Manned v Unmanned

By on 10 October, 2017


Think drone surveys are going to replace manned aircraft? Erron Gardner uses both and says you should think again.

With the drone industry’s marketing machine in full swing, you could be forgiven for thinking that unmanned aircraft are far more economical at capturing remotely sensed data than manned aircraft.

The remotely piloted aircraft system (RPAS) industry has pitched their machines to be the perfect mapping solution, especially over smaller to medium sized projects. After all, everybody knows that manned aircraft are extremely expensive to operate, right?

Surprisingly, this is not necessarily the case, and manned data capture even on small to medium projects can often be just as, or even more, cost effective than the RPAS solution. Articles appear regularly about new developments in RPAS technology, but little if any is heard about advancements in manned survey systems. So let’s have a look at the available RPAS technology, the advancements in manned aerial survey and how these stack up against each other.

The belief that RPAS are a far more cost effective solution stems from a few factors. There is a lot of misinformation across the spatial industry about the capability and cost of RPAS systems, as well as an overestimation of manned survey costs. A large proportion of the costs of running unmanned aircraft are hidden or not immediately felt.

In contrast, the main cost in manned survey—the running of the aircraft—is immediately obvious. Usually the cost comparison used by the drone industry is based on a large format mapping camera carried by a large twin engine aircraft, capturing a small project area of 1 square km or less. There is also usually a good dollop of aircraft transportation cost thrown in. The quoted cost for capture with an aircraft, therefore, usually runs in the tens of thousands.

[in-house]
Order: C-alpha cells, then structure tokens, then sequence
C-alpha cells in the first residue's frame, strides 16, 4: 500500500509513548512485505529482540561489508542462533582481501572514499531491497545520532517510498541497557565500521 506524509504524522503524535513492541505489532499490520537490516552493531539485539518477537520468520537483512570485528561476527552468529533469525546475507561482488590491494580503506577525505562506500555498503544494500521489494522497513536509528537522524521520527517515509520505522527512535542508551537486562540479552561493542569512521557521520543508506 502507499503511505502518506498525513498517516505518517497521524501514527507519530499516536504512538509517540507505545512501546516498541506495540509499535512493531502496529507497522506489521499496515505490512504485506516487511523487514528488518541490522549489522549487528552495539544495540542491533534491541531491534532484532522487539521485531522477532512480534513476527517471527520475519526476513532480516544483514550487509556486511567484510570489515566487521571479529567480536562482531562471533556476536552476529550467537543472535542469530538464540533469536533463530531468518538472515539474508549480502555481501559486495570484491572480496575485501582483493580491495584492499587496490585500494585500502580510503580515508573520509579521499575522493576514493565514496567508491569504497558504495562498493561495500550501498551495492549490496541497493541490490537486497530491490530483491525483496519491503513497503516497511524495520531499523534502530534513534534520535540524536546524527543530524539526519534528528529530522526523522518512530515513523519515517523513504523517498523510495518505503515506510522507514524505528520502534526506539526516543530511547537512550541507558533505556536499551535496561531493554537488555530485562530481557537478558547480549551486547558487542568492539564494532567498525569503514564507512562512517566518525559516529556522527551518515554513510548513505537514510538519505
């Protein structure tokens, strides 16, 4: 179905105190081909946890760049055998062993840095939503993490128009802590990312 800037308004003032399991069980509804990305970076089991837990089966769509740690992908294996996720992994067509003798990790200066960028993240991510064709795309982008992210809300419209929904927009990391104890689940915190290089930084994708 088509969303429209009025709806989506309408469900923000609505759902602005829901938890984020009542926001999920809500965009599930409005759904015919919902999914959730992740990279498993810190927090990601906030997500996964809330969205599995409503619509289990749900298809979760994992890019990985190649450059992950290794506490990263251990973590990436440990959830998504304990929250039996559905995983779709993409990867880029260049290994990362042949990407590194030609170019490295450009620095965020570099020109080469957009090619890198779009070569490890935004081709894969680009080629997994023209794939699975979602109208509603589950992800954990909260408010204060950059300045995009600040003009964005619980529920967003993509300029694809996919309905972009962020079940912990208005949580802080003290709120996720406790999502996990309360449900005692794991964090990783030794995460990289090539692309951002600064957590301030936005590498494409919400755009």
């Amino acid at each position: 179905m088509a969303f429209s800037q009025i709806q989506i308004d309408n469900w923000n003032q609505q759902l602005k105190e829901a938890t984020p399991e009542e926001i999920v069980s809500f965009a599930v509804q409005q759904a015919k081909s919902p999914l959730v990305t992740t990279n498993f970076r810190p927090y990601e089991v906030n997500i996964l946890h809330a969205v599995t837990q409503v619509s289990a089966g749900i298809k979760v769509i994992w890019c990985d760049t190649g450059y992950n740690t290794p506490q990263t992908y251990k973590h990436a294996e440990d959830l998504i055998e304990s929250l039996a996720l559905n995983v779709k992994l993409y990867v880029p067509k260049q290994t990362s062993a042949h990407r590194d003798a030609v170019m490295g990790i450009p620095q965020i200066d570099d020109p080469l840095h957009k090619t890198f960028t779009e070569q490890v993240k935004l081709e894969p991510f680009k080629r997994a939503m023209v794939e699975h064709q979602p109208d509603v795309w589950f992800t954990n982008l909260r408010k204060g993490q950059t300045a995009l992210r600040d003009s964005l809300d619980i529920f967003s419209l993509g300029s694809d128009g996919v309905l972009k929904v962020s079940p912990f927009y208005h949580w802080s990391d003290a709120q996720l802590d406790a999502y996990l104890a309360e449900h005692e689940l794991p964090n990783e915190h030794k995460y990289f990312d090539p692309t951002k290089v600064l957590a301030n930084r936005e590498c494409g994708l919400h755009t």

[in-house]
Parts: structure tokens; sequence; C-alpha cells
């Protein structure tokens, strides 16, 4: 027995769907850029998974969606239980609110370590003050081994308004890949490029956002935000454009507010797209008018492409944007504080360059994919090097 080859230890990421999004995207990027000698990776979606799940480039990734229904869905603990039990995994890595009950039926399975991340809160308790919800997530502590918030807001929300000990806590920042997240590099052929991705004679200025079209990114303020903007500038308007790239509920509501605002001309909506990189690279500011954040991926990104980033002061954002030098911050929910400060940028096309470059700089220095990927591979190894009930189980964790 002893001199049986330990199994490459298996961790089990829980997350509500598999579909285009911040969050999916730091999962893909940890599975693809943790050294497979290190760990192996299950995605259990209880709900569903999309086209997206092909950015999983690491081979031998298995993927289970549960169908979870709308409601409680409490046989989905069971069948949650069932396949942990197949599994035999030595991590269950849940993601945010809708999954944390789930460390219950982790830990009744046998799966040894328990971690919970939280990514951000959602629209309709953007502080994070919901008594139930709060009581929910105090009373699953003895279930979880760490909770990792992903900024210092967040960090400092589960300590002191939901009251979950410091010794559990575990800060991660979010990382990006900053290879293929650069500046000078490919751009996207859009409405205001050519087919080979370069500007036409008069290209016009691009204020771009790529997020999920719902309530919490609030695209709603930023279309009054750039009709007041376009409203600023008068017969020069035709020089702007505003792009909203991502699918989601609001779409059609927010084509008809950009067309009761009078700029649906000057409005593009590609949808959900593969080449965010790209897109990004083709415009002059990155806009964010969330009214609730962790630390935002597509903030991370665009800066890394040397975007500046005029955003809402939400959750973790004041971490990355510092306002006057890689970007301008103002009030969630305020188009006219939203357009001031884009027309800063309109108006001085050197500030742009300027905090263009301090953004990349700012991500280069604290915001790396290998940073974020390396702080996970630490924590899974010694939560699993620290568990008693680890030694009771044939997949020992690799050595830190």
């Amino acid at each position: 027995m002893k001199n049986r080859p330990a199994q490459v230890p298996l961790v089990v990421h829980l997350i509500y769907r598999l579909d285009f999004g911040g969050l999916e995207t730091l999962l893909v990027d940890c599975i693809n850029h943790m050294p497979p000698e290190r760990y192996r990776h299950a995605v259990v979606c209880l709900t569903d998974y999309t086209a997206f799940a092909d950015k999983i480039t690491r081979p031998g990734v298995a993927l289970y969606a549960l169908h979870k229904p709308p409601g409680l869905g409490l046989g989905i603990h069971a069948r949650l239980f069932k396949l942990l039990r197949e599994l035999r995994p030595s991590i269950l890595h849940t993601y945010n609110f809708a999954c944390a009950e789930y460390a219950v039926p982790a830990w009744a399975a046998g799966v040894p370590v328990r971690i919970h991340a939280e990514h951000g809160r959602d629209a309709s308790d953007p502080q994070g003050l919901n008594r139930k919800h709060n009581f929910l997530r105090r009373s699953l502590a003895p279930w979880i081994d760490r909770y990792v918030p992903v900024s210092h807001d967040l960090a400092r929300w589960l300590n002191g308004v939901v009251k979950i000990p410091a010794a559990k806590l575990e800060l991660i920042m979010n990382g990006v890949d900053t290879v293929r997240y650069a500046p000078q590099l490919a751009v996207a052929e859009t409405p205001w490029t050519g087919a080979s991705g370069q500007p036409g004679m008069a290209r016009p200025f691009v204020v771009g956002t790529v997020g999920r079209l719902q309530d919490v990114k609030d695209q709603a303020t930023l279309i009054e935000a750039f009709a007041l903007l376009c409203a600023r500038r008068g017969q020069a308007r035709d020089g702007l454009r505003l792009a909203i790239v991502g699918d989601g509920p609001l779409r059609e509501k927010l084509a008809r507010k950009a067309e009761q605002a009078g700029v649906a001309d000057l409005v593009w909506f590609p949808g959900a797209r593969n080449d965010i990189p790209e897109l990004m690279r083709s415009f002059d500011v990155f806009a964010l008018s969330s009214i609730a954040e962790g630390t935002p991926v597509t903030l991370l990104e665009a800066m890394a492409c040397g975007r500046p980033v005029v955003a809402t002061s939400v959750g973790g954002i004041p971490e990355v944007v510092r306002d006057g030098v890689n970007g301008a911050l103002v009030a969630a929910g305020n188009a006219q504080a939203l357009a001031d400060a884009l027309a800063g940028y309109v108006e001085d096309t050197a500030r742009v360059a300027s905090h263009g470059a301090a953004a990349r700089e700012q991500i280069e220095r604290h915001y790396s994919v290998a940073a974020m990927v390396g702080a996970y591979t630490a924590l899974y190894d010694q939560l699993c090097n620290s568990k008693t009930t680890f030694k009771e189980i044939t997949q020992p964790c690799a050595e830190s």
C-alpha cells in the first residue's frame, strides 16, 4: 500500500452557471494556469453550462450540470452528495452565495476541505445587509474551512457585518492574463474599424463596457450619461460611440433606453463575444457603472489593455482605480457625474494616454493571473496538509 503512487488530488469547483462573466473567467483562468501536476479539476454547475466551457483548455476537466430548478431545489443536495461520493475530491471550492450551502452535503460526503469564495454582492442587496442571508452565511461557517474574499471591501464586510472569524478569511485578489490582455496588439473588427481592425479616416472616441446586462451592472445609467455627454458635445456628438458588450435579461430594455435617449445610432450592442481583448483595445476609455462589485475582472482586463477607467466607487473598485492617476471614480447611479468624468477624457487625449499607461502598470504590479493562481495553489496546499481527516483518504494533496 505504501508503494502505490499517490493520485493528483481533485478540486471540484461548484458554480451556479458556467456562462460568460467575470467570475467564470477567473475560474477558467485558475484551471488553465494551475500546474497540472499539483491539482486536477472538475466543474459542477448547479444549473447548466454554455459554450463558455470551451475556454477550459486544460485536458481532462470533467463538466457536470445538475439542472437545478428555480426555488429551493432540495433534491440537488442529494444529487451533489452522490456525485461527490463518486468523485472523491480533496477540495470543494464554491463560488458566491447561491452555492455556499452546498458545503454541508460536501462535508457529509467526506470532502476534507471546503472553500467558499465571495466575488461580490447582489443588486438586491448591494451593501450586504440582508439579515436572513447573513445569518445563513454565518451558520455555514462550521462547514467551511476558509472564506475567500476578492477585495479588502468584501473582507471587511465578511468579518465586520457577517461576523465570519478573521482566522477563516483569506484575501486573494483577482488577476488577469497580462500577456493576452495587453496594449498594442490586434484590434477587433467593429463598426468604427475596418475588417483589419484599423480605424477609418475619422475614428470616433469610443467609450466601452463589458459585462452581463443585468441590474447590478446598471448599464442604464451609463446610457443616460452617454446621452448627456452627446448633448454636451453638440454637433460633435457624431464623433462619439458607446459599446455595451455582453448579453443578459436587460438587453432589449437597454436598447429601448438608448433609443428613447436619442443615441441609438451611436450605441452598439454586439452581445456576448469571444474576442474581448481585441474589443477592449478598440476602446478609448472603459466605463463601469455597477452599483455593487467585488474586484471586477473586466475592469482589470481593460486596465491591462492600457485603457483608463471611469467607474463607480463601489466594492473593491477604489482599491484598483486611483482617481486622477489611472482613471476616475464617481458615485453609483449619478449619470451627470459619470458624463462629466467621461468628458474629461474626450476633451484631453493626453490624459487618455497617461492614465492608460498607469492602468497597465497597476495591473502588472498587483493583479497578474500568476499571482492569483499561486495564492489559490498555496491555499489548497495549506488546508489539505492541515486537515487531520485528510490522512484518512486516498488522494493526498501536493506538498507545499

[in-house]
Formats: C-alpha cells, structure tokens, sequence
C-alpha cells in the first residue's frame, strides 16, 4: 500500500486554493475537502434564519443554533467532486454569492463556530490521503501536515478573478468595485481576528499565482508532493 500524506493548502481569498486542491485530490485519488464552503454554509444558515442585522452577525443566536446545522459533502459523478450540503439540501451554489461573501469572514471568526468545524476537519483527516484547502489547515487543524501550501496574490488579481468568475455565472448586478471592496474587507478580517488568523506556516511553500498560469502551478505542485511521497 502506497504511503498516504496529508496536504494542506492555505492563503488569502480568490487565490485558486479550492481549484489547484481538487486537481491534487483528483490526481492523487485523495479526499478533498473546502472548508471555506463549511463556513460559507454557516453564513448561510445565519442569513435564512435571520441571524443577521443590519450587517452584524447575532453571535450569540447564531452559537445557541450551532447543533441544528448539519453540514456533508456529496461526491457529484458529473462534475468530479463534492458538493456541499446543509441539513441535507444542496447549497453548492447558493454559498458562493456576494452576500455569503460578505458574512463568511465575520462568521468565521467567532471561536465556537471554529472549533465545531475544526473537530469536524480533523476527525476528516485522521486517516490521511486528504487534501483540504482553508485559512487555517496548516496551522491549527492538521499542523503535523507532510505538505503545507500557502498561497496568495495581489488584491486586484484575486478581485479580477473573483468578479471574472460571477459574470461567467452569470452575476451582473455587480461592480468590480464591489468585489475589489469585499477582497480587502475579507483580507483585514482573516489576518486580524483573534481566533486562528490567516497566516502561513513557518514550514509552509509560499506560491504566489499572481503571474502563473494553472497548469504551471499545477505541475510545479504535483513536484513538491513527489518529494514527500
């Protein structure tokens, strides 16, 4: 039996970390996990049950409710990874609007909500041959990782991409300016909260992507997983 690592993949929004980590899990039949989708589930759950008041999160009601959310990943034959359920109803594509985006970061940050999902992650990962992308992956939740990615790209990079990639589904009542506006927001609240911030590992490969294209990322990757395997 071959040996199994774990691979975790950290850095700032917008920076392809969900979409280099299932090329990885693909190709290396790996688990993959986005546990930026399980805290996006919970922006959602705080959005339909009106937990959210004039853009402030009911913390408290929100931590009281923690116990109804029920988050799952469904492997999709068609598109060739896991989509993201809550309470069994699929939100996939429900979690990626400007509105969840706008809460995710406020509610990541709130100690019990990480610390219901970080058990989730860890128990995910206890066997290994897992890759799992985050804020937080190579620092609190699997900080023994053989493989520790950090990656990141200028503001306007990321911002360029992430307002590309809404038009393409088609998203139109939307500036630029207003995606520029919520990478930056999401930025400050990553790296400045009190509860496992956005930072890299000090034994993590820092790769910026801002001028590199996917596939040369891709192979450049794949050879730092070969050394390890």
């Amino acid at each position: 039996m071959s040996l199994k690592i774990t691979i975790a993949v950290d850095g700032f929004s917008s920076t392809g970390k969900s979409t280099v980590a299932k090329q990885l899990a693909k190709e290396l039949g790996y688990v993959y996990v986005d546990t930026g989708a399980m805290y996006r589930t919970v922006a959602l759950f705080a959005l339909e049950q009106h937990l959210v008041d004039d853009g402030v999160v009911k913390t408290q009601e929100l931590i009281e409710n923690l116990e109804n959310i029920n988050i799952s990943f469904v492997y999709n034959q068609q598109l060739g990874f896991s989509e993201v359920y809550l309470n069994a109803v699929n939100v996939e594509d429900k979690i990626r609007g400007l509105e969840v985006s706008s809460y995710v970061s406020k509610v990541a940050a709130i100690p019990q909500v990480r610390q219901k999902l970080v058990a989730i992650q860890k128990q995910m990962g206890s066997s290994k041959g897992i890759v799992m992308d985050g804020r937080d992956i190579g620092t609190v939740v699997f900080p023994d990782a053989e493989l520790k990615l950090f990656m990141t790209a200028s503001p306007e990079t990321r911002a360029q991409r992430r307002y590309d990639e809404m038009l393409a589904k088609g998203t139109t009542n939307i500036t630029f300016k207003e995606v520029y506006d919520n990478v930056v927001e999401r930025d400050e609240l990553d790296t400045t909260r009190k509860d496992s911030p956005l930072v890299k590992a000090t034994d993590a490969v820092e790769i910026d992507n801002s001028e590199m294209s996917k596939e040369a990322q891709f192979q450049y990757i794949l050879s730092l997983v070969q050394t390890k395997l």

Conveniently, comparisons between the two technologies also choose a site that the UAV is actually able to fly over, ignoring the large parts of Australia where these systems cannot legally or practically be operated. This perpetuates what I call the ‘expensive aircraft myth.’

Large Format Manned Surveys

Truth is, traditional large format mapping cameras have never been cost effective on small projects. To be fair, they were not designed for this purpose. High capital and operating costs associated with these cameras mean that operation of these systems are highly geared, and far more suited to capturing large areas like entire capital cities or local government areas.

Due to the recent evolution of large swath sensors like the VisionMap A3, Vexcel UltraCam Eagle (340 megapixels), and custom multi camera sensors of Nearmap and Spookfish, large format aerial imagery has never been more ecnomical. This is especially true in large urban areas where there is fierce competition between providers like AAM, Aerometrex, Nearmap and, soon, Spookfish. Reduction in the rate per hectare costs of imagery has driven the demand for an increase in the temporal resolution. As a result, repeated data capture 2-4 times per year is now becoming commonplace.

A new medium [format]